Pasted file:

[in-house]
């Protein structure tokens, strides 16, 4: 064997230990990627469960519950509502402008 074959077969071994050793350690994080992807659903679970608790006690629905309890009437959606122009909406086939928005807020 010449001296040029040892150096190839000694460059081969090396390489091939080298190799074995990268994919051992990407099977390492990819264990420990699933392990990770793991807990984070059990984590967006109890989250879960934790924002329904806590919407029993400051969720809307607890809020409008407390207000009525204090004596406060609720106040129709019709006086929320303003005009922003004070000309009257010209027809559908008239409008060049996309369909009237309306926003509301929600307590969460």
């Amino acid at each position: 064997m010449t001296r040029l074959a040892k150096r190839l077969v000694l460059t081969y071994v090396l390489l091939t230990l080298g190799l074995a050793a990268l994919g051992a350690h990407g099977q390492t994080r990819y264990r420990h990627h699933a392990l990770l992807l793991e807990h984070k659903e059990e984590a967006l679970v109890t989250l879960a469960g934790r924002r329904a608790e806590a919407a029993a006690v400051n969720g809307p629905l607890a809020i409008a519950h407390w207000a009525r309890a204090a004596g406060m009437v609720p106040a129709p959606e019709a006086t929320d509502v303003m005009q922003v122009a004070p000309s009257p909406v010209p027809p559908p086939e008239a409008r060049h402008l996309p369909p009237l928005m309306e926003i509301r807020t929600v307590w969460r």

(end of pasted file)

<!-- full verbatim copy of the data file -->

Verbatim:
[in-house]
């Protein structure tokens, strides 16, 4: 064997230990990627469960519950509502402008 074959077969071994050793350690994080992807659903679970608790006690629905309890009437959606122009909406086939928005807020 010449001296040029040892150096190839000694460059081969090396390489091939080298190799074995990268994919051992990407099977390492990819264990420990699933392990990770793991807990984070059990984590967006109890989250879960934790924002329904806590919407029993400051969720809307607890809020409008407390207000009525204090004596406060609720106040129709019709006086929320303003005009922003004070000309009257010209027809559908008239409008060049996309369909009237309306926003509301929600307590969460």
């Amino acid at each position: 064997m010449t001296r040029l074959a040892k150096r190839l077969v000694l460059t081969y071994v090396l390489l091939t230990l080298g190799l074995a050793a990268l994919g051992a350690h990407g099977q390492t994080r990819y264990r420990h990627h699933a392990l990770l992807l793991e807990h984070k659903e059990e984590a967006l679970v109890t989250l879960a469960g934790r924002r329904a608790e806590a919407a029993a006690v400051n969720g809307p629905l607890a809020i409008a519950h407390w207000a009525r309890a204090a004596g406060m009437v609720p106040a129709p959606e019709a006086t929320d509502v303003m005009q922003v122009a004070p000309s009257p909406v010209p027809p559908p086939e008239a409008r060049h402008l996309p369909p009237l928005m309306e926003i509301r807020t929600v307590w969460r």